February 20th, 2013 by craig
We have all heard of the idyllic notion of’ Practice makes perfect’, right? But have we really given it much thought? Of course we are never going to actually be ‘perfect’, but it is in the pursuit of this ideal that makes us increase our number of practices and in turn improve to some degree. Agree? Tyler Bradstreet (2013) argues that simply showing up and practicing, no matter the increasing volume of practices is not enough, but rather we need to be conducting ‘deliberate’ practices in order to improve.
Deliberate practice is, highly structured, organized, with increased effort levels and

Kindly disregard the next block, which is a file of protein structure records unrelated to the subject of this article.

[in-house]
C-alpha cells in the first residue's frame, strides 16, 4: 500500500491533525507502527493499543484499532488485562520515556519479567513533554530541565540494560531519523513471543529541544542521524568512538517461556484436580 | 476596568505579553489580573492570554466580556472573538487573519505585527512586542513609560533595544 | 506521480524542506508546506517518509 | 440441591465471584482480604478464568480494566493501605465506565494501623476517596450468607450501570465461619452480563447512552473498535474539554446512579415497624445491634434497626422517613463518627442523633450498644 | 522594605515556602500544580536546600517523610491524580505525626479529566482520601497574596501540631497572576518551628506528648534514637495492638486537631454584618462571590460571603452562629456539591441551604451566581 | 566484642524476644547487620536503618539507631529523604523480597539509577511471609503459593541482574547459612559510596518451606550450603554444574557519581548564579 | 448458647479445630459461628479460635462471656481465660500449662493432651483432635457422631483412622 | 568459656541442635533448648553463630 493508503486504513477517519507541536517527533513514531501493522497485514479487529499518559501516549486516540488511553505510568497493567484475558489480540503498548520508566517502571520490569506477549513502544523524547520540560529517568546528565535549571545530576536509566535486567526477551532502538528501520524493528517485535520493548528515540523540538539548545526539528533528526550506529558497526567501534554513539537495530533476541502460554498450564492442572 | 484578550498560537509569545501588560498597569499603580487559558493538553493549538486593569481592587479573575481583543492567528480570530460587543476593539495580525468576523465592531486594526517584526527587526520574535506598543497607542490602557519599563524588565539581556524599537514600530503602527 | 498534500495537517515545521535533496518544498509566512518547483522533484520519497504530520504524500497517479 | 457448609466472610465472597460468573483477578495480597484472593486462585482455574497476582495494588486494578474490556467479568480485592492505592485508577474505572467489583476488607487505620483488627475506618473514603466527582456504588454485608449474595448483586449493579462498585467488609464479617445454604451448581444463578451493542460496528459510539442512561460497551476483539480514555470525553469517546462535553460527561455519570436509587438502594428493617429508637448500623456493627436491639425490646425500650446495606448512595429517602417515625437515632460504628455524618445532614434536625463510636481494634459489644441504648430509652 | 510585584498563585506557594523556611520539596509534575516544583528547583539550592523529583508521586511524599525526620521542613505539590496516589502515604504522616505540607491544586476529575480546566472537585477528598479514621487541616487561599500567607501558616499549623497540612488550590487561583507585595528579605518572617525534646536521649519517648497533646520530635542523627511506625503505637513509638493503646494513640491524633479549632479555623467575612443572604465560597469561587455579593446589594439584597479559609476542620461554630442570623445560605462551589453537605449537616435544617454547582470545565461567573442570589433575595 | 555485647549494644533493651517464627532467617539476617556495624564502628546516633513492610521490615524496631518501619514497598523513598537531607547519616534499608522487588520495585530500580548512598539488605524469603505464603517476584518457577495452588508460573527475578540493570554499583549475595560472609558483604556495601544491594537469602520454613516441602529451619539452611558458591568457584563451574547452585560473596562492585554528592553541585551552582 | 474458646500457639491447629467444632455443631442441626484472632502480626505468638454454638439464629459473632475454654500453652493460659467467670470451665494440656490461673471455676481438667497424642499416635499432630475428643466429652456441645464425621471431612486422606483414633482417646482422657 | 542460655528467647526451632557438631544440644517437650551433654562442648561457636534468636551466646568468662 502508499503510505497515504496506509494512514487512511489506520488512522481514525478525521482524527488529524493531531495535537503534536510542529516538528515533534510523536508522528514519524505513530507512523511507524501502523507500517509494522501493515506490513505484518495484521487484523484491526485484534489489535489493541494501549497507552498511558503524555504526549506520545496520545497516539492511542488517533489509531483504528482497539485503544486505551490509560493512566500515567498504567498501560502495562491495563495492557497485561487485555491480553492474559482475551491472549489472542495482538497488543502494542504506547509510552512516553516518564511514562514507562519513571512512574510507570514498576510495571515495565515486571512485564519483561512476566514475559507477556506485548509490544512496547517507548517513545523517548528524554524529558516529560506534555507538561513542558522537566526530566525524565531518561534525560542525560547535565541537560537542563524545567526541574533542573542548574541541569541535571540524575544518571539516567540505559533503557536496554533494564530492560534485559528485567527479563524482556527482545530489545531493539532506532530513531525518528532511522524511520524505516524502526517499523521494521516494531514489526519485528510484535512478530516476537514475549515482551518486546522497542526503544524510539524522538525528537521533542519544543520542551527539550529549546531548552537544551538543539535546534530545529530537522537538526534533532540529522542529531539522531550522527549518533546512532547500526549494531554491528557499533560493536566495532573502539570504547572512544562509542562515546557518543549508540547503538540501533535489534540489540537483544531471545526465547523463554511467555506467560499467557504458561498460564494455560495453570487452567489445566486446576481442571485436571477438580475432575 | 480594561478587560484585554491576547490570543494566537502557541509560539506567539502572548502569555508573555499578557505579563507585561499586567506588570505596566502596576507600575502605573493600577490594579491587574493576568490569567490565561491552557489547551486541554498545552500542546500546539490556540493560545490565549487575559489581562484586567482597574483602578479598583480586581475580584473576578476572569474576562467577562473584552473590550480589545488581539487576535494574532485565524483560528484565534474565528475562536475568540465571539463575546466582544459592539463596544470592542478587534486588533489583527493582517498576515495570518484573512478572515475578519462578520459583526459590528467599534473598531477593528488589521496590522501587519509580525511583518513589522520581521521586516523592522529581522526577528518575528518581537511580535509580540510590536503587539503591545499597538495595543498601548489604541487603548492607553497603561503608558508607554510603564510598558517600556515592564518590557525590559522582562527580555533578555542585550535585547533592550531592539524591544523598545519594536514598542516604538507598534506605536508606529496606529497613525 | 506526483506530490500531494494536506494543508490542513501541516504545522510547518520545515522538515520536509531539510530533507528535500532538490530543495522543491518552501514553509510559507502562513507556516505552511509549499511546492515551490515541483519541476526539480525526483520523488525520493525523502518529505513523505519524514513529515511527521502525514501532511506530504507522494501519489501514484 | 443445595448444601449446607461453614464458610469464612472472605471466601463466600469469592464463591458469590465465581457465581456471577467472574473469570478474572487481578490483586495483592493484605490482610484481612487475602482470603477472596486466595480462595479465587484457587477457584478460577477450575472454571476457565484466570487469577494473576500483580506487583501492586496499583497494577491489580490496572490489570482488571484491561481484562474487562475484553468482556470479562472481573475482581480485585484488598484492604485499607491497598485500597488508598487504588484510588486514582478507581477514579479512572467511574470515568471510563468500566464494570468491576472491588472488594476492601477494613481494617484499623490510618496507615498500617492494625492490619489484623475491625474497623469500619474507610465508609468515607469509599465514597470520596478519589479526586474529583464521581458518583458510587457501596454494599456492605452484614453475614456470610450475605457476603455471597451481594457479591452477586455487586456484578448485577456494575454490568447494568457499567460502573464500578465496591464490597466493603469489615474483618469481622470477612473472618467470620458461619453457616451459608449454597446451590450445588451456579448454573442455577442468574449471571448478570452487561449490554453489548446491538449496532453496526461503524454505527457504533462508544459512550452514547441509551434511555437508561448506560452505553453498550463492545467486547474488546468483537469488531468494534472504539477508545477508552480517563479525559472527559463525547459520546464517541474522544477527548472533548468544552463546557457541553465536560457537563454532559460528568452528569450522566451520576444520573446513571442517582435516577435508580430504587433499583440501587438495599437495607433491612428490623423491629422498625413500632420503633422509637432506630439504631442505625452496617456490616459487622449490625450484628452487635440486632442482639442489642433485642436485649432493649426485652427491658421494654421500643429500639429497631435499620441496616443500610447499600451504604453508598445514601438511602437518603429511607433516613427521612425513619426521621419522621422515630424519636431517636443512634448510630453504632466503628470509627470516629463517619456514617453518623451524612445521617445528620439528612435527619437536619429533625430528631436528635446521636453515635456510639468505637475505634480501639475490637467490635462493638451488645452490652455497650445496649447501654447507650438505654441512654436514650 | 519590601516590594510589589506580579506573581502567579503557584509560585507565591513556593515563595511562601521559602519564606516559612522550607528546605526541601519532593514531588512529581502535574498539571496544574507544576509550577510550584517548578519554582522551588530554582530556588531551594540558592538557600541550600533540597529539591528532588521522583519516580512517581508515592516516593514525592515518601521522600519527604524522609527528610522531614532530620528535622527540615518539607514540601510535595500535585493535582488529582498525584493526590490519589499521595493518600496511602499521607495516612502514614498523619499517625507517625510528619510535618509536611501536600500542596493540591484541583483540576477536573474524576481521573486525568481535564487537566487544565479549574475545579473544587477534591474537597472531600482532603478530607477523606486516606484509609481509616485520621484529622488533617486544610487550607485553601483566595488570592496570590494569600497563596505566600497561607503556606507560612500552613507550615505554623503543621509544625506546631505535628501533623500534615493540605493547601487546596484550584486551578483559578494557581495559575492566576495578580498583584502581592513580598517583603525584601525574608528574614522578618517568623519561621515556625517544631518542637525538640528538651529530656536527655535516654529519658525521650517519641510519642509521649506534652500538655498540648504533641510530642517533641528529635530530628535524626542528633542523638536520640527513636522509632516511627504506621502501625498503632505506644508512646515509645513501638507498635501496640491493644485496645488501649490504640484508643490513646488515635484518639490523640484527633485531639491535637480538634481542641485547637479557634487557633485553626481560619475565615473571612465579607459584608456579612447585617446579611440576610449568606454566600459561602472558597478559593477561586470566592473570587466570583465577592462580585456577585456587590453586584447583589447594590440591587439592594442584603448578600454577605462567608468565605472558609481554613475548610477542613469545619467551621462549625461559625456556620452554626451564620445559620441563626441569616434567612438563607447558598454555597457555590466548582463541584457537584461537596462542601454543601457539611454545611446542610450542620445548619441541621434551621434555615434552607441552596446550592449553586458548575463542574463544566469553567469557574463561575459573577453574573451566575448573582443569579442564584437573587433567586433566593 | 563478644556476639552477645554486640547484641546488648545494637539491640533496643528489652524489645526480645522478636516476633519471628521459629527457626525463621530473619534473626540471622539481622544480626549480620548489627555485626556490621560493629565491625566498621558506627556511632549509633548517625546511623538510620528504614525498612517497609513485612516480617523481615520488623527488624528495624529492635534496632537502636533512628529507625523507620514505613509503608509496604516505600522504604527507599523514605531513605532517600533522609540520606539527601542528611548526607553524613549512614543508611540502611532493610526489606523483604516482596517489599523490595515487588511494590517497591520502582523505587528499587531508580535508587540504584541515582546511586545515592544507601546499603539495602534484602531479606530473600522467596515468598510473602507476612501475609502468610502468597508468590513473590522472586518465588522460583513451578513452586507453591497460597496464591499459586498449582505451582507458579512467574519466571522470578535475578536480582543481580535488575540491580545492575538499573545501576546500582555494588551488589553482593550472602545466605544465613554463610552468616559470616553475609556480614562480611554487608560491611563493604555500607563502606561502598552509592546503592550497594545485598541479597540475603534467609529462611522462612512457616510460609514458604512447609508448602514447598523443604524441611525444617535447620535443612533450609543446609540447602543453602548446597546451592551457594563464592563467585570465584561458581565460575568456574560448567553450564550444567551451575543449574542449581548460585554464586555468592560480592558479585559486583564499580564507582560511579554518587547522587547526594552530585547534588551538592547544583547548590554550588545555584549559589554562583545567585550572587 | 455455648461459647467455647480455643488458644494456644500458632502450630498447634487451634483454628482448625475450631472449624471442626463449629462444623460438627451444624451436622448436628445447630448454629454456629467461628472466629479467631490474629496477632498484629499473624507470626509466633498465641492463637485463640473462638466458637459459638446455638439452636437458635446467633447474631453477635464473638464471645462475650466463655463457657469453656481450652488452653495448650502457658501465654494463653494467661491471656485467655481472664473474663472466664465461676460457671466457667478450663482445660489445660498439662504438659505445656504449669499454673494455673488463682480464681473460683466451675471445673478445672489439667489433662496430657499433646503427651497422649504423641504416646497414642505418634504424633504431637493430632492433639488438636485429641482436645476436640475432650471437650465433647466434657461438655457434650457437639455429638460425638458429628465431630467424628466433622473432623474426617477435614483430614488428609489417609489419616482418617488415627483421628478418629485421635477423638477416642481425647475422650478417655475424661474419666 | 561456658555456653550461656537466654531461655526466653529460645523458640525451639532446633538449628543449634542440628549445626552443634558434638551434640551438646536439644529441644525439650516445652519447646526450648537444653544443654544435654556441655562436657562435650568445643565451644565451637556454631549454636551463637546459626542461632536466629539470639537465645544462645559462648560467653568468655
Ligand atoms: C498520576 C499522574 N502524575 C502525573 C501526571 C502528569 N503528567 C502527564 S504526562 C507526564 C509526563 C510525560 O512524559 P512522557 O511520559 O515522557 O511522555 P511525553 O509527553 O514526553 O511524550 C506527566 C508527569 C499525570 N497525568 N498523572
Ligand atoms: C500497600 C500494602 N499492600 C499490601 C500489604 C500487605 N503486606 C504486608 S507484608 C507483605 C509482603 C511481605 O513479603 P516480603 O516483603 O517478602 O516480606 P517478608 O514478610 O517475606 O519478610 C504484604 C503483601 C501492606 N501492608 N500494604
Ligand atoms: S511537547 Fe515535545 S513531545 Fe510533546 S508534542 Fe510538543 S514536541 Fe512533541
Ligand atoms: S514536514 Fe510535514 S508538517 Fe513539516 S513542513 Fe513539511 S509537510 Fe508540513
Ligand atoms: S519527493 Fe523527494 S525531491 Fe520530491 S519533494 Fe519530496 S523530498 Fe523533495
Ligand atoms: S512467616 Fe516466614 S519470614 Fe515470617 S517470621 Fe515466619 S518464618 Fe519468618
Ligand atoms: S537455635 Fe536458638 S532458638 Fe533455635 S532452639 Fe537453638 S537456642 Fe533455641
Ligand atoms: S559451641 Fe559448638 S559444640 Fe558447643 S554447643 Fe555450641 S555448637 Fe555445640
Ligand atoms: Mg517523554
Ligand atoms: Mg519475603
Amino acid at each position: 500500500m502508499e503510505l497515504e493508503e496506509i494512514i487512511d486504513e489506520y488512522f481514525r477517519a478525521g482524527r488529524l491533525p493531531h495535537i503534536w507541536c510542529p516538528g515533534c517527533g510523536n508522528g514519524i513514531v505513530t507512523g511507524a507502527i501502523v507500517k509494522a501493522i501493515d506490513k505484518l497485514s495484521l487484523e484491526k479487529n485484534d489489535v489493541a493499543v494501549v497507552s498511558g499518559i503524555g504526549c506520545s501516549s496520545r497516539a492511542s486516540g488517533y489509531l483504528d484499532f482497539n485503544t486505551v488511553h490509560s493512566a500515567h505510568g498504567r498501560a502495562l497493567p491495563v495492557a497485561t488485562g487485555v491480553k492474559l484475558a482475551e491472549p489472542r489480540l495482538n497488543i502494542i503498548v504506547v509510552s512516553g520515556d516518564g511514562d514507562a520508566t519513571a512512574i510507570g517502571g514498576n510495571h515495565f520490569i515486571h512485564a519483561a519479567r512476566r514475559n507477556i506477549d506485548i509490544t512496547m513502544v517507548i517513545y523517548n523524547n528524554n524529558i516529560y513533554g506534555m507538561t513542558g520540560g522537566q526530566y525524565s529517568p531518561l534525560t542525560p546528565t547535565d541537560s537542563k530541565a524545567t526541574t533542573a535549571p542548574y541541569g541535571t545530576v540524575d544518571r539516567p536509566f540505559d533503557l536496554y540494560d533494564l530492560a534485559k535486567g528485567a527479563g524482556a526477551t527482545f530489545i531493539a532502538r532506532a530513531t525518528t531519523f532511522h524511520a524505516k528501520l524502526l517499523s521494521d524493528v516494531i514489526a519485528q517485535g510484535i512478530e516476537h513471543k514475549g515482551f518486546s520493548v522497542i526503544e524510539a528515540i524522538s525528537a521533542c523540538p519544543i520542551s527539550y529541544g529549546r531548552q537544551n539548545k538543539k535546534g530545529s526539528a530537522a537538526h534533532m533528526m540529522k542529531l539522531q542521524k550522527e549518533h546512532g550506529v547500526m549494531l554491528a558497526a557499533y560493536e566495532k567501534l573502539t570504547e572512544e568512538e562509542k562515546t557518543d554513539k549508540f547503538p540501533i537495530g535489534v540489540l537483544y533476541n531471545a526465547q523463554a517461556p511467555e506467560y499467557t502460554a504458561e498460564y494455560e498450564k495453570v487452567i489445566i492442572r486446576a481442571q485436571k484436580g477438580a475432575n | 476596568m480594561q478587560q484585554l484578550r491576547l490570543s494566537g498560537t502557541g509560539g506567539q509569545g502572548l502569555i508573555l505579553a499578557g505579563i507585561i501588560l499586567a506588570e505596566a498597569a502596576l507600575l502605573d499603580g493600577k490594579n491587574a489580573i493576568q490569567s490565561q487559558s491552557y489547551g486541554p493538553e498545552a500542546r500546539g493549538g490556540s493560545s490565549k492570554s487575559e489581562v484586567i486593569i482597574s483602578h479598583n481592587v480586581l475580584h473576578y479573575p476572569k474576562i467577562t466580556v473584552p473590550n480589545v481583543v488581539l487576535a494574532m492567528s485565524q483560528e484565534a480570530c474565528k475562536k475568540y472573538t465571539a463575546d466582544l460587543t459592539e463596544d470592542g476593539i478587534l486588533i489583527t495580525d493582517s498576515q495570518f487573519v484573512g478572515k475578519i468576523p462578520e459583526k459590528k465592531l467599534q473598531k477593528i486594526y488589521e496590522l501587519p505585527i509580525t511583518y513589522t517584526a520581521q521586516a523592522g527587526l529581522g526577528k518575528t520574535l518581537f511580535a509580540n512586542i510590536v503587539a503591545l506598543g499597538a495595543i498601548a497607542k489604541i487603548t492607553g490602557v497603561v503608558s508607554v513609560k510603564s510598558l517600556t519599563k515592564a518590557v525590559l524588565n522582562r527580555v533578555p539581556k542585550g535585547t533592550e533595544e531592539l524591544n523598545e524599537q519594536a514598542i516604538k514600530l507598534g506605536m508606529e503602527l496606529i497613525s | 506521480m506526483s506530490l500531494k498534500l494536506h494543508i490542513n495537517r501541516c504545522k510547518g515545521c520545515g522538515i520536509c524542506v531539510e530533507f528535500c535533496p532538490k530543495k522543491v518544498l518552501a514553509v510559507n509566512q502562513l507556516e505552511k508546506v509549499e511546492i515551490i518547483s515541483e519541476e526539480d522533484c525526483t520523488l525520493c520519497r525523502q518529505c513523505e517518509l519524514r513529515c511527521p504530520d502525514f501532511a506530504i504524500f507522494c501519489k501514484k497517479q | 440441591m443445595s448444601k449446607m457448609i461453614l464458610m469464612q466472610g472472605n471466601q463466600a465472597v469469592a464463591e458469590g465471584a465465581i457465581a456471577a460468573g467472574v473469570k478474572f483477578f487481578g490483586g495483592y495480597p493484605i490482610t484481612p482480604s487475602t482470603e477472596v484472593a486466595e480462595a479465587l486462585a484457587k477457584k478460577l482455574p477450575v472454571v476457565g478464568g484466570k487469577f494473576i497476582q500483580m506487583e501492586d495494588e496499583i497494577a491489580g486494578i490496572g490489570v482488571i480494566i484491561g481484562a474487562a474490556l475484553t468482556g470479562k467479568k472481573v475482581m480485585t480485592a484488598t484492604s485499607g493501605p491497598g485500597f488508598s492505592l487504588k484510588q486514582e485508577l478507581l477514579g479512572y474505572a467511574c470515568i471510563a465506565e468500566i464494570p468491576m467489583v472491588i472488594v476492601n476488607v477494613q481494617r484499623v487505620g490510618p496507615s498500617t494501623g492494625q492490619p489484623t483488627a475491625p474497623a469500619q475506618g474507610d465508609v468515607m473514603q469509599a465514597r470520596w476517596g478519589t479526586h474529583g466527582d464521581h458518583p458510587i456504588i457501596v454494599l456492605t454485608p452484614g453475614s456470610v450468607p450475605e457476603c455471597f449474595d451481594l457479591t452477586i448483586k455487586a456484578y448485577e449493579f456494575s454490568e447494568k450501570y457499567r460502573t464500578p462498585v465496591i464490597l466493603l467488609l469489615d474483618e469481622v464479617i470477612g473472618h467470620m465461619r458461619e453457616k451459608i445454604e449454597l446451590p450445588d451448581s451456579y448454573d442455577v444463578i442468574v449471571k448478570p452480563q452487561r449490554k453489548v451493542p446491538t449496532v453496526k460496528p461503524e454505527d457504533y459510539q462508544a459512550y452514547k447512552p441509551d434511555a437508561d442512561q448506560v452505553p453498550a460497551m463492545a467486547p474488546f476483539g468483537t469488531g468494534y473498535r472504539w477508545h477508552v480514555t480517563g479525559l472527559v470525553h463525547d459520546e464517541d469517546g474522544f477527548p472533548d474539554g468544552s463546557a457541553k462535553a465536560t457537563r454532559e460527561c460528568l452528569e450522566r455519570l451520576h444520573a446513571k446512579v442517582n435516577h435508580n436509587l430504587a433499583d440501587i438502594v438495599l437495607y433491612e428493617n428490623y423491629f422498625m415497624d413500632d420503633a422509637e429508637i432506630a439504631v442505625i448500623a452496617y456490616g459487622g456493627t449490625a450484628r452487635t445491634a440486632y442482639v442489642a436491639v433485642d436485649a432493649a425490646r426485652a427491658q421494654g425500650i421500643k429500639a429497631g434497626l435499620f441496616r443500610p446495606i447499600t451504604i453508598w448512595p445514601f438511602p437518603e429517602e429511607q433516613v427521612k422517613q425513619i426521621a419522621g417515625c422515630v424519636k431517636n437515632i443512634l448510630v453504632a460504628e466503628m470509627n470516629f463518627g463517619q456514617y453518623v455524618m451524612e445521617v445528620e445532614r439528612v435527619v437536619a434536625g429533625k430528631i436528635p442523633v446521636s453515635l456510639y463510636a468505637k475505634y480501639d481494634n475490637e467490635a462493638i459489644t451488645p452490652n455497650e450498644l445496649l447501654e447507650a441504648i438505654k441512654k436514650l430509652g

directed toward extrinsic goals and rewards.
Specific vs. Variable Practice Composition
Specific practice refers to a practice where one performs a single variation of a motor skill.
An example of specific practice:
A rugby player wants to work on his place kicking. So he places his kicking tee on the 22 meter line, right in front of the poles, and completes 50 kicks.
Variable practice refers to a practice where one performs many variations of a motor
An example of variable practice:
A rugby player wants to work on his place kicking. So he places his kicking tee in 10 different spots, from one touchline to the other, along the 22 meter line, and completes 50 kicks in total.
Research has consistently shown that when variable practice and specific practice are compared, participants who are in the variable practice group perform better on transfer and retention tests. Therefore variable practicing is far more beneficial in replicating and preparing athletes for a match situation. Are you involving enough variable practice into your training routine?
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